Umpire Participation: Is Abuse Really the Issue?
Umpires (or referees) are essential for the ongoing production of organised sport. It has been widely argued that abuse of umpires by players, coaches, and spectators is ubiquitous and aversive, therefore engendering attrition. Cognitive behavioural theory specifies that attrition and continuation are best understood by identifying the ways that stimuli are interpreted. In this study, 22 umpires of professional and semi-professional Australian Rules football were interviewed to determine what they think of abusive behaviour, and what they find to be rewarding about umpiring. Findings showed that umpires routinely reframe abuse, considering it to be a normal part of their role. Abuse was not deemed to be particularly aversive, and there was no evidence that it contributes to attrition. On the other hand, umpires enjoyed the social world they share with other umpires, and identified social interactions among umpires as a key reason for continuing to umpire. This study highlights the important role that socialisation into the social world of umpiring plays in helping umpires to reframe abuse, and the importance of socialising with other umpires in maintaining their commitment to umpiring. It is suggested that the social rewards of umpiring should be stressed in umpire recruitment, and that the social world of umpiring should be incorporated into umpire training and retention.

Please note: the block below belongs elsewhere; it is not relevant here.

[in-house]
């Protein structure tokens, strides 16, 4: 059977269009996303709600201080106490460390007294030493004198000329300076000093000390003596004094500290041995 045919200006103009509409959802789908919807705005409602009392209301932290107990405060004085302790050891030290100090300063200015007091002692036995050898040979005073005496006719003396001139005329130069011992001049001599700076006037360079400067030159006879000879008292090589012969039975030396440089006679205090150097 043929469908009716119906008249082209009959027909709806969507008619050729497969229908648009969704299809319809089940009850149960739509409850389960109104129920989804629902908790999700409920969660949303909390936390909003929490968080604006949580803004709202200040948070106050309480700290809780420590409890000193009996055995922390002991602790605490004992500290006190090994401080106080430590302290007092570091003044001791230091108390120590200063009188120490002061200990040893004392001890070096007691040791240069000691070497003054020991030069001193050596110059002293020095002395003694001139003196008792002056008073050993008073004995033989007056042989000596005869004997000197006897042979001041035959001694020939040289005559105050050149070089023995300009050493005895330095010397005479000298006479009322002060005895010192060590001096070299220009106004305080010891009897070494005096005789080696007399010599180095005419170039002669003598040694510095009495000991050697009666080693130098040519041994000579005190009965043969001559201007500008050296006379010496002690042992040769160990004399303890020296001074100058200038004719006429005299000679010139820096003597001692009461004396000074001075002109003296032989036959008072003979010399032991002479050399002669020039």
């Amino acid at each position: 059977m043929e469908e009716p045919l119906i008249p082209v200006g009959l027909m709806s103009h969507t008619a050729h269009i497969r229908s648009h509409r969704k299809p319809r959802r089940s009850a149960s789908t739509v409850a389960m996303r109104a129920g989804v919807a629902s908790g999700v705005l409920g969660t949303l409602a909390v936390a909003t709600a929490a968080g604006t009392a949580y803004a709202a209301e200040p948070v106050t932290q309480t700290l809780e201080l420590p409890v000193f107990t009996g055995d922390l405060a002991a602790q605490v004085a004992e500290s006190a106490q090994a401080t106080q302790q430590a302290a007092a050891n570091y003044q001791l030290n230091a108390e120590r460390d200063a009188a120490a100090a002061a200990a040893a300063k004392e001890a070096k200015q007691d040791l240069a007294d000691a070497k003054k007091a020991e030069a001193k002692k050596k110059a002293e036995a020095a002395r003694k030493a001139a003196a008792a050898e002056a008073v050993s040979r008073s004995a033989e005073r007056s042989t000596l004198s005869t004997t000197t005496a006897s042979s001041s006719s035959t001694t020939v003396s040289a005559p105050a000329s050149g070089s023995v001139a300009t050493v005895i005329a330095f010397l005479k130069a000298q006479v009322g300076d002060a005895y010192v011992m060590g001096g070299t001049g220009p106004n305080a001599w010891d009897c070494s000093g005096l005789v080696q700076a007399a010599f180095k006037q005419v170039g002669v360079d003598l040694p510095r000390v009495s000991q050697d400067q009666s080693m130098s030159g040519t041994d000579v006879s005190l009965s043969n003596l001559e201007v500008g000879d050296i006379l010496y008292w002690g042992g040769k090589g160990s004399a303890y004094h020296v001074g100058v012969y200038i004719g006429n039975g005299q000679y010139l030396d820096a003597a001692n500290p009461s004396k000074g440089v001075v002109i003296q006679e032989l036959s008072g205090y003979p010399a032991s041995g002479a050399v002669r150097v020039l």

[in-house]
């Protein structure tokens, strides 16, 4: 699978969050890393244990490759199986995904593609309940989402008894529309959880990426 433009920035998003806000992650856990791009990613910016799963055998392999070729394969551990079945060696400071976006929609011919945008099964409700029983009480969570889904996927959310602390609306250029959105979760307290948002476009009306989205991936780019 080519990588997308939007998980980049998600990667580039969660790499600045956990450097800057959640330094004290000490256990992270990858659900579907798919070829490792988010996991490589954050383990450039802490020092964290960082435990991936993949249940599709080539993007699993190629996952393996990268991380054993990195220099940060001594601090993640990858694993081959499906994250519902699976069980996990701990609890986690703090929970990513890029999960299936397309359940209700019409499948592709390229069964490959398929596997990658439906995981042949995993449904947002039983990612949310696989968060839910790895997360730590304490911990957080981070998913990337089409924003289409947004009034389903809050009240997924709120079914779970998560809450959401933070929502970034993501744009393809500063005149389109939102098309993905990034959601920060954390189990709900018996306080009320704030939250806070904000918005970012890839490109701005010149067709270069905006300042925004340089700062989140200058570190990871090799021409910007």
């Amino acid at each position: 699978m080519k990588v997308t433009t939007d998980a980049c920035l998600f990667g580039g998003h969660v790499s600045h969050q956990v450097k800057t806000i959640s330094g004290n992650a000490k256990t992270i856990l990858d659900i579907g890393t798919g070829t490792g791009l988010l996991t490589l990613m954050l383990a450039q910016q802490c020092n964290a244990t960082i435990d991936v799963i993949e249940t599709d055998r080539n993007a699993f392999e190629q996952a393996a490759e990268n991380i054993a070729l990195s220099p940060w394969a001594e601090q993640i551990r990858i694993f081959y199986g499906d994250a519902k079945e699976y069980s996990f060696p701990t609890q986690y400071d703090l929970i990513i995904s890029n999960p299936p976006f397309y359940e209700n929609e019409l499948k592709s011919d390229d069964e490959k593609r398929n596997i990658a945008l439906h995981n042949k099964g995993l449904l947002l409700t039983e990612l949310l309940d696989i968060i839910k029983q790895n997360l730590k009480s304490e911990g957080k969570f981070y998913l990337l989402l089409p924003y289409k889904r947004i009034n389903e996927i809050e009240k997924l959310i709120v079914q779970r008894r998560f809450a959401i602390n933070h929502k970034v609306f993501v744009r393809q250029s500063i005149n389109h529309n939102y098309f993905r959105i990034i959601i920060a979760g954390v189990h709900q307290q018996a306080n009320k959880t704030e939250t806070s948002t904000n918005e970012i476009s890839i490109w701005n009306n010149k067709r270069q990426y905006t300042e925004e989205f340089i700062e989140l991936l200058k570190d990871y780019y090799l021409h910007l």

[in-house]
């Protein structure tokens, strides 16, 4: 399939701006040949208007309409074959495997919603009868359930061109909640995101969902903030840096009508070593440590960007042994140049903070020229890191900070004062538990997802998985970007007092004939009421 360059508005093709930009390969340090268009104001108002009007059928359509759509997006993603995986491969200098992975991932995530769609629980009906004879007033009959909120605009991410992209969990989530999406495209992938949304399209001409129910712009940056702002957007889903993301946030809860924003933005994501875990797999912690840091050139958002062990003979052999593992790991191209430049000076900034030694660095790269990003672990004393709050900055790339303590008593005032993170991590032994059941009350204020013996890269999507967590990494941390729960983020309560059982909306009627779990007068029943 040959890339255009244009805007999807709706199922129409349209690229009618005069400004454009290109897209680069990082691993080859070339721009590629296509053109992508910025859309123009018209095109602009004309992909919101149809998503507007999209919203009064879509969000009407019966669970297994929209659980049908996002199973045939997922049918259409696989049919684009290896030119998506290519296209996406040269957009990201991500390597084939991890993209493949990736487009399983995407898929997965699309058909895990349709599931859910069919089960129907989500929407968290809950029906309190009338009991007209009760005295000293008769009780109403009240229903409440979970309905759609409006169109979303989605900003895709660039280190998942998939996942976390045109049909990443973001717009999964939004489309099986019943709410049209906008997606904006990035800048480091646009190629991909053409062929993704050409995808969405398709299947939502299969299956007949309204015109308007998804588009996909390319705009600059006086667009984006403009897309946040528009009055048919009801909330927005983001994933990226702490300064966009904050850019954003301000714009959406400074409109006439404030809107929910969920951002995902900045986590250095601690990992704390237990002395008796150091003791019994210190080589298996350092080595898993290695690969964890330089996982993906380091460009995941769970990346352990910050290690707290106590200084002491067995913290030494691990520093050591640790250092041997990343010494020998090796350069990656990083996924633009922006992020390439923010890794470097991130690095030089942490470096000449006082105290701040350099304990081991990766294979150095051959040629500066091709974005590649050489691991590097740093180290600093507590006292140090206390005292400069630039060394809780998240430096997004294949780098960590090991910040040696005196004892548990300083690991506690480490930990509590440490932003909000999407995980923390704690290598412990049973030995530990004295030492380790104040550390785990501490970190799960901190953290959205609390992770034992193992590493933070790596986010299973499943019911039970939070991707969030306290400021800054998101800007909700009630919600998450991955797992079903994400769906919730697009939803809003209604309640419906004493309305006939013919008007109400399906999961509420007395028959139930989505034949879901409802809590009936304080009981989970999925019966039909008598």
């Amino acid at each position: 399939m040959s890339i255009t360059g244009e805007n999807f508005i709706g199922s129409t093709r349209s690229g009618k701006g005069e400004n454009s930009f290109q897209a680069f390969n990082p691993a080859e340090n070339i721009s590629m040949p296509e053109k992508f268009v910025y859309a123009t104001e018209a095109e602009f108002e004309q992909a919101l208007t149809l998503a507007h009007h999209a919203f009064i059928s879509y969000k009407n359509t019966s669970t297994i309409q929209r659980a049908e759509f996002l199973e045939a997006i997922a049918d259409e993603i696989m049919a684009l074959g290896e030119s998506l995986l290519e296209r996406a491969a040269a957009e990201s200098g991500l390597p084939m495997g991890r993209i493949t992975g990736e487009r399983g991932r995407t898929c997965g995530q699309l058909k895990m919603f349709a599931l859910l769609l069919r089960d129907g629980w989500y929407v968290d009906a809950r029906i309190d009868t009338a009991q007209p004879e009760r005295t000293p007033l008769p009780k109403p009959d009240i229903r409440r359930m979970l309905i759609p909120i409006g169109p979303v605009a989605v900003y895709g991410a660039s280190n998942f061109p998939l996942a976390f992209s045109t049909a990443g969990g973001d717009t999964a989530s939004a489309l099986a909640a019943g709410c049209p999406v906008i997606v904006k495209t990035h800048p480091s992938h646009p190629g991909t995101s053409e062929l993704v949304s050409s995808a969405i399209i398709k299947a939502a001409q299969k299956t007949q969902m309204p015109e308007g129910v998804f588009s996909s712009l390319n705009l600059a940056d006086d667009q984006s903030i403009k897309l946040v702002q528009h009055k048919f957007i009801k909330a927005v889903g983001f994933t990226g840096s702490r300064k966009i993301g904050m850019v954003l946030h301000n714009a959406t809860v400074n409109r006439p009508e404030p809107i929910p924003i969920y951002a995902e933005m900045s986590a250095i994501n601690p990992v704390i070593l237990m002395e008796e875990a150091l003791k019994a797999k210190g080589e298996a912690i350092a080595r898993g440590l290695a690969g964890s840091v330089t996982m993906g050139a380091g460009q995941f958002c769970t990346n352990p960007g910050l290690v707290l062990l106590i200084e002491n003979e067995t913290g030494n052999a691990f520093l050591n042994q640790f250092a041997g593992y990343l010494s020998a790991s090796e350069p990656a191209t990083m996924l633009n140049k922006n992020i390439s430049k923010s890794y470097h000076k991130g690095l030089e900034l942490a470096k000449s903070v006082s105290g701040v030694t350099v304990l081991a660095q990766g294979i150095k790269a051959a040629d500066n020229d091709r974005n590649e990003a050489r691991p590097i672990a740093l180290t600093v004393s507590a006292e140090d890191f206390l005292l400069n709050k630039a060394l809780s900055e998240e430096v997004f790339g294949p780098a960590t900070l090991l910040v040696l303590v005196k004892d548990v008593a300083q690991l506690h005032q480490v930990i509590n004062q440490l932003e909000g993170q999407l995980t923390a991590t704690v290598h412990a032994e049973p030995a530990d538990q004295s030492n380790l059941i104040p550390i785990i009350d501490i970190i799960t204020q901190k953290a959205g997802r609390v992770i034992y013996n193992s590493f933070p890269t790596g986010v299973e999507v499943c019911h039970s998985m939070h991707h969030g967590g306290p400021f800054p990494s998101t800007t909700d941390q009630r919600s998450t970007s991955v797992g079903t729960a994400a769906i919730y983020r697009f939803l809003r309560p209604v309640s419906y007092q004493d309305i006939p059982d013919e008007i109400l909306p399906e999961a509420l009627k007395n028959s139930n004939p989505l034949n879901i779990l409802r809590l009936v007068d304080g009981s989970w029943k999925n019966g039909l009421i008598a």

If you experience problems downloading a file, check if you have the proper application to view it first. In case of further problems read the IDEAS help page. Note that these files are not on the IDEAS site. Please be patient as the files may be large.
As the access to this document is restricted, you may want to look for a different version under "Related research" (further below) or search for a different version of it.
Volume (Year): 10 (2007)
Issue (Month): 3 (November)
|Contact details of provider:|| Web page: http://www.elsevier.com/wps/find/journaldescription.cws_home/716936/description#description|
|Order Information:|| Postal: http://www.elsevier.com/wps/find/journaldescription.cws_home/716936/bibliographic|
When requesting a correction, please mention this item's handle: RePEc:eee:spomar:v:10:y:2007:i:3:p:209-229. See general information about how to correct material in RePEc.
For technical questions regarding this item, or to correct its authors, title, abstract, bibliographic or download information, contact: (Zhang, Lei)
If you have authored this item and are not yet registered with RePEc, we encourage you to do it here. This allows to link your profile to this item. It also allows you to accept potential citations to this item that we are uncertain about.
If references are entirely missing, you can add them using this form.
If the full references list an item that is present in RePEc, but the system did not link to it, you can help with this form.
If you know of missing items citing this one, you can help us creating those links by adding the relevant references in the same way as above, for each refering item. If you are a registered author of this item, you may also want to check the "citations" tab in your profile, as there may be some citations waiting for confirmation.
Please note that corrections may take a couple of weeks to filter through the various RePEc services.